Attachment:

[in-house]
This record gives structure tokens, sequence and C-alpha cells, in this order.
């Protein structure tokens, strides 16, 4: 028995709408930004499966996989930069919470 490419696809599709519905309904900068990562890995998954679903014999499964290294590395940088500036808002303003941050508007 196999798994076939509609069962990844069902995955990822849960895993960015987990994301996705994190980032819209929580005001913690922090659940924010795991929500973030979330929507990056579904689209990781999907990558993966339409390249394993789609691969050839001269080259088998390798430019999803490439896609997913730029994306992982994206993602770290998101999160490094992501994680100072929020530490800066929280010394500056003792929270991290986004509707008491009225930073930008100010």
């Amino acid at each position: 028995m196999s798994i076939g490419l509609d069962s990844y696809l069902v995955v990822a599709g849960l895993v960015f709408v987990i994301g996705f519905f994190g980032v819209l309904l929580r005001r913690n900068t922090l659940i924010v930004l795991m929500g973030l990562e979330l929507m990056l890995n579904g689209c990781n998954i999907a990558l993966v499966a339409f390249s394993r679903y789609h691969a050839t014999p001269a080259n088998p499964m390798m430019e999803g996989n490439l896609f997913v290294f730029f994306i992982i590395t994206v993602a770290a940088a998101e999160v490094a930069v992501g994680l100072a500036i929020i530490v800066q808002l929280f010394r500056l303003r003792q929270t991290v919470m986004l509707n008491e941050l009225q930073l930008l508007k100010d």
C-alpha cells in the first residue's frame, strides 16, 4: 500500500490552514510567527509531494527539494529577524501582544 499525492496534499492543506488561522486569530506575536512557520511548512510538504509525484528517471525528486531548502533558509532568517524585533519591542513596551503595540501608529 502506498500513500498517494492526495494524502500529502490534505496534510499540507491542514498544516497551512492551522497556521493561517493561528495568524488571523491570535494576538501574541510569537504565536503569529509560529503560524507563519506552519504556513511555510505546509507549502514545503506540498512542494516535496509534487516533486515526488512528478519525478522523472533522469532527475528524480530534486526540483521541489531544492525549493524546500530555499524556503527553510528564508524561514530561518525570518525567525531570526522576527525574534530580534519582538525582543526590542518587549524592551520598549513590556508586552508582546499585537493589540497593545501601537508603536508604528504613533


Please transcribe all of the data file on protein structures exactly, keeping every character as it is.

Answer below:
[in-house]
This record gives structure tokens, sequence and C-alpha cells, in this order.
């Protein structure tokens, strides 16, 4: 028995709408930004499966996989930069919470 490419696809599709519905309904900068990562890995998954679903014999499964290294590395940088500036808002303003941050508007 196999798994076939509609069962990844069902995955990822849960895993960015987990994301996705994190980032819209929580005001913690922090659940924010795991929500973030979330929507990056579904689209990781999907990558993966339409390249394993789609691969050839001269080259088998390798430019999803490439896609997913730029994306992982994206993602770290998101999160490094992501994680100072929020530490800066929280010394500056003792929270991290986004509707008491009225930073930008100010």
């Amino acid at each position: 028995m196999s798994i076939g490419l509609d069962s990844y696809l069902v995955v990822a599709g849960l895993v960015f709408v987990i994301g996705f519905f994190g980032v819209l309904l929580r005001r913690n900068t922090l659940i924010v930004l795991m929500g973030l990562e979330l929507m990056l890995n579904g689209c990781n998954i999907a990558l993966v499966a339409f390249s394993r679903y789609h691969a050839t014999p001269a080259n088998p499964m390798m430019e999803g996989n490439l896609f997913v290294f730029f994306i992982i590395t994206v993602a770290a940088a998101e999160v490094a930069v992501g994680l100072a500036i929020i530490v800066q808002l929280f010394r500056l303003r003792q929270t991290v919470m986004l509707n008491e941050l009225q930073l930008l508007k100010d």
C-alpha cells in the first residue's frame, strides 16, 4: 500500500490552514510567527509531494527539494529577524501582544 499525492496534499492543506488561522486569530506575536512557520511548512510538504509525484528517471525528486531548502533558509532568517524585533519591542513596551503595540501608529 502506498500513500498517494492526495494524502500529502490534505496534510499540507491542514498544516497551512492551522497556521493561517493561528495568524488571523491570535494576538501574541510569537504565536503569529509560529503560524507563519506552519504556513511555510505546509507549502514545503506540498512542494516535496509534487516533486515526488512528478519525478522523472533522469532527475528524480530534486526540483521541489531544492525549493524546500530555499524556503527553510528564508524561514530561518525570518525567525531570526522576527525574534530580534519582538525582543526590542518587549524592551520598549513590556508586552508582546499585537493589540497593545501601537508603536508604528504613533